After returning from our run we came back and helped Senyo clean up the classroom. I love organizing. My OCD tendencies come out strong. I organized a huge pile of books into different categories. Akpene and I made the book area spotless! The classroom looked great by the time we had all finished.

For dinner I went out on the porch and sat with the other girls. At first it was just a girl named Rosemary, and myself. Finally she started to talk to me (after I asked a million and one questions) and she started telling me about her family and her boyfriend. Apparently she met him when she was in Form 4 in Senior High School and he was her teacher…. He is 35 and she’s 23. Apparently he is not a teacher anymore. This story reminded me of what Kofi had said to me earlier in the week that a lot of girls just expect to find an older man to marry so they wouldn’t have to worry about finishing school or getting a job. I wondered if that is what happened with Rosemary. After Rosemary (Rose for short) finished showing me a bunch of pictures and videos from home she asked to see pictures I had of my family! So I brought my computer outside and all the girls crowded around and I went through some pictures with them. They were fascinated by the idea of prom and why we got so dressed up? They asked for my dresses and for me to bring them to America.

R.O.C. stickers with Sokode Senior High School

R.O.C. stickers with Sokode Senior High School

Today I got up early and went down to help Julian, the other volunteer, set up his classroom. I cut up bottles and made signs to represent the different elements for his science class. Then I went into the office when the other staff members got there. They brought me over a desk so I could sit with everyone. Now I have a place in the office and I feel like a real member of the team. Kofi arrived and we made our lesson plan for Day One of Relationships at Sokode Senior High School. I cut out more R.O.C. stickers to give to the kids.

Ginanne Brownell, the freelance journalist, arrived around 10:30 and we all went to greet her. She wore bright pink lipstick and eye-shadow (the only reason this stood out to me is no one here ever wears makeup, so I thought: a girl after my own heart…). We all sat down together for introductions and talked about the plan for the day. She then went off to do interviews for the solar and technology school and most of us went back to the office to work. Julian and I were fortunate enough to be able to have Ginanne sit with us at lunch where she shared her stories of what it was like being an international journalist. She has a strong focus on education for women and girls and helping break barriers for them to access education. Based out of London, but originally from Flint, Michigan, she wrote for The New York Times and The Wall Street Journal covering pieces on arts and culture. She was in Accra covering a piece for the Times in the arts, and then she had heard about the Solar and Technology School with VEG and decided to come check it out and write about it. She was writing the piece for NPR’s program called “Goats and Soda” a page of articles on development. Ginanne had just launched a website called She-Files.com (launched this Saturday to go along with the Women’s Marches) where women can submit articles about arts, education, development, and health. She was intriguing to talk with.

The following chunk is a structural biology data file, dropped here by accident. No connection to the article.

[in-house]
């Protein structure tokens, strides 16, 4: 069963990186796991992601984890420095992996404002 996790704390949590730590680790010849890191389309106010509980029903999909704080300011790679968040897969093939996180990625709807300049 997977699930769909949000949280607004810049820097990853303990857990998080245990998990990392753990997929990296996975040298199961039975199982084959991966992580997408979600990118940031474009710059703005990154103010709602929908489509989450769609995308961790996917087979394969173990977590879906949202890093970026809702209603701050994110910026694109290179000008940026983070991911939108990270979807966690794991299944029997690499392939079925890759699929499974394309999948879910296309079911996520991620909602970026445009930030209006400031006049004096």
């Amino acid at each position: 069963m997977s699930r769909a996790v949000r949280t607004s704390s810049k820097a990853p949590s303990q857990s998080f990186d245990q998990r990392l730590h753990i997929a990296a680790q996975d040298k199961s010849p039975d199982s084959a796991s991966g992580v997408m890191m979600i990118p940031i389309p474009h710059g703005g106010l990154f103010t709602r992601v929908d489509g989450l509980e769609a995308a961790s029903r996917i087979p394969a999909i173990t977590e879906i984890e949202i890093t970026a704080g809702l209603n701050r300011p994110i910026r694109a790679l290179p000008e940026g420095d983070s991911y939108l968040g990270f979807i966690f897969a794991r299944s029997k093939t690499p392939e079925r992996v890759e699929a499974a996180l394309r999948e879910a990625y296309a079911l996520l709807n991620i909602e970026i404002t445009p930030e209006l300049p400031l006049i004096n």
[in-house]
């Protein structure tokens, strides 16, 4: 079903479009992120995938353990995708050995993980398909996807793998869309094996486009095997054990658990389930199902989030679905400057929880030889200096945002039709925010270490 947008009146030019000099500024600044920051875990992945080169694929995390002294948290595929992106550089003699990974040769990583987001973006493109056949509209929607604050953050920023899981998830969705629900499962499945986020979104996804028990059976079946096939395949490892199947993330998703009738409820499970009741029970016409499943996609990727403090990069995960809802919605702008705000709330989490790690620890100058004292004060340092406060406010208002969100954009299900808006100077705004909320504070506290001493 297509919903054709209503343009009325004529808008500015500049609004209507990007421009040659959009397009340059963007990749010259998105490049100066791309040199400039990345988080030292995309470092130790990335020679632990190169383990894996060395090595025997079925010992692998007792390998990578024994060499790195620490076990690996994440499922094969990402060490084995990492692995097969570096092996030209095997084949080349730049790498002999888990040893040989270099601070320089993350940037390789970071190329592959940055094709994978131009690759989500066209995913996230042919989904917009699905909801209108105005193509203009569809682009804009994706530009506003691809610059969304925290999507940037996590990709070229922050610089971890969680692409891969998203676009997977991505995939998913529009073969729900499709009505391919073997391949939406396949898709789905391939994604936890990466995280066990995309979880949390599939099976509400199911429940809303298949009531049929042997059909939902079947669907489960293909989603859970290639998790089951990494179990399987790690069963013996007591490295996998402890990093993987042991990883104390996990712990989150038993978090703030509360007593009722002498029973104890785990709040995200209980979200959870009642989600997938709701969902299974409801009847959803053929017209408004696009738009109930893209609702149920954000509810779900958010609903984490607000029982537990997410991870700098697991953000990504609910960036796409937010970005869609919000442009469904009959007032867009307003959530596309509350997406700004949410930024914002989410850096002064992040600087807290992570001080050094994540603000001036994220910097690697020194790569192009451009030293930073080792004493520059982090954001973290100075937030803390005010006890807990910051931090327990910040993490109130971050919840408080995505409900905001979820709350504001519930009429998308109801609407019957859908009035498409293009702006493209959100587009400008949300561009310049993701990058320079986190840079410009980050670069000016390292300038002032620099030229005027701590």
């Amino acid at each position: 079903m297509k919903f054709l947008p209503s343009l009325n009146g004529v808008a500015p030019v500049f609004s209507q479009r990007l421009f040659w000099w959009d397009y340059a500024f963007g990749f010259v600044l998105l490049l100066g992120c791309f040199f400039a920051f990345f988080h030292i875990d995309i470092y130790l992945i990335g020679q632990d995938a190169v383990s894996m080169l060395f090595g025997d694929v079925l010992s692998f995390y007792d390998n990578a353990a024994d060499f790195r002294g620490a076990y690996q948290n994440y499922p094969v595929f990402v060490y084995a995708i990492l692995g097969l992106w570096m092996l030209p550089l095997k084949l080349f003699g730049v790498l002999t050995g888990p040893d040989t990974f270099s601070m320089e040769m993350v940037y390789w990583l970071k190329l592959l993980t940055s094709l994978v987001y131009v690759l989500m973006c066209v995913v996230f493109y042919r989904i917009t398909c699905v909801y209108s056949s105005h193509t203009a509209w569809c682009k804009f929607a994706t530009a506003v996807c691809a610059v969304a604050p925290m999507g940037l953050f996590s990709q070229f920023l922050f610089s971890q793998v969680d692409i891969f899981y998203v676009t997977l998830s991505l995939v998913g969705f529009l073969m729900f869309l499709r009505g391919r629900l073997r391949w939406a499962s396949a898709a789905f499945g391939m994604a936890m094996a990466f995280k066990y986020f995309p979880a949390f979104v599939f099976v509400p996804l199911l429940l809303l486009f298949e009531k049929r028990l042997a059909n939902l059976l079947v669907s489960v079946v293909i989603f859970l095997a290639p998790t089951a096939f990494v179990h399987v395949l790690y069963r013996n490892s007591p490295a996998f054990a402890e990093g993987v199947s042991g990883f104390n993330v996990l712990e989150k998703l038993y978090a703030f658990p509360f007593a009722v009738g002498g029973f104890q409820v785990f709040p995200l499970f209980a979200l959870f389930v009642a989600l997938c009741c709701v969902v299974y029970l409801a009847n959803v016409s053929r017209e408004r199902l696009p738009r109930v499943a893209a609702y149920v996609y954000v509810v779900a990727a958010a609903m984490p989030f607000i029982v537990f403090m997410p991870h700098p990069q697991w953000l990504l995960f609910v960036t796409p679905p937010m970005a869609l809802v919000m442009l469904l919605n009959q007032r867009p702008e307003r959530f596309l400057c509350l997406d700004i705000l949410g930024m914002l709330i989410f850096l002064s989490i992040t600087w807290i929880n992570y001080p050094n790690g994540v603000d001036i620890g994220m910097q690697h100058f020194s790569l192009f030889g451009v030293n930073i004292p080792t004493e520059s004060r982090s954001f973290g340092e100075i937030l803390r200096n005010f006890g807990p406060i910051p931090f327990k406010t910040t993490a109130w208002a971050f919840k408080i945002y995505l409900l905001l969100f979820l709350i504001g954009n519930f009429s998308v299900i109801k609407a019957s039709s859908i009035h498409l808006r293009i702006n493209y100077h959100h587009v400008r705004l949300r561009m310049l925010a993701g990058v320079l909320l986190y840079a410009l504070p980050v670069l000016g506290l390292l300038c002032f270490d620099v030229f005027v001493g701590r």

In the afternoon, Kofi and I went to Sokode high school to start our Relationship Unit. The students were hesitant at first to talk to me, but Kofi helped them open up. We were able to have some great conversations about what it meant to have a healthy relationship. We spoke about students dropping out of school because of relationships -- either getting pregnant, or starting to have to pay for the boyfriend’s/girlfriend’s school fees. Kofi reminded the group that “You can only help people with what you have.” We gathered questions to ask the R.O.C. students next week when we Skype. These questions were so much more serious than the questions we received from the group at MadamFo. I wonder why?

Writing down for the Know's and Want to Know's at the start of class

Writing down for the Know's and Want to Know's at the start of class

Kofi leading the class in a group discussion

Kofi leading the class in a group discussion

Goodnight Ghana

Goodnight Ghana

By the time we got back everyone in the office had gone home for the day. I asked Anita if she was up for another run and she said yes!!! I brought her a pair of socks and converse sneakers. We set off on the same route as yesterday stopping to say hi to the children we had met before. Francis ran with us again for a portion of the route. And we made it home just in time for the entire sky to light.

Natalie

Marching into Ghana

One of the leaders of the Women's March in Accra on January 21st, 2017

One of the leaders of the Women's March in Accra on January 21st, 2017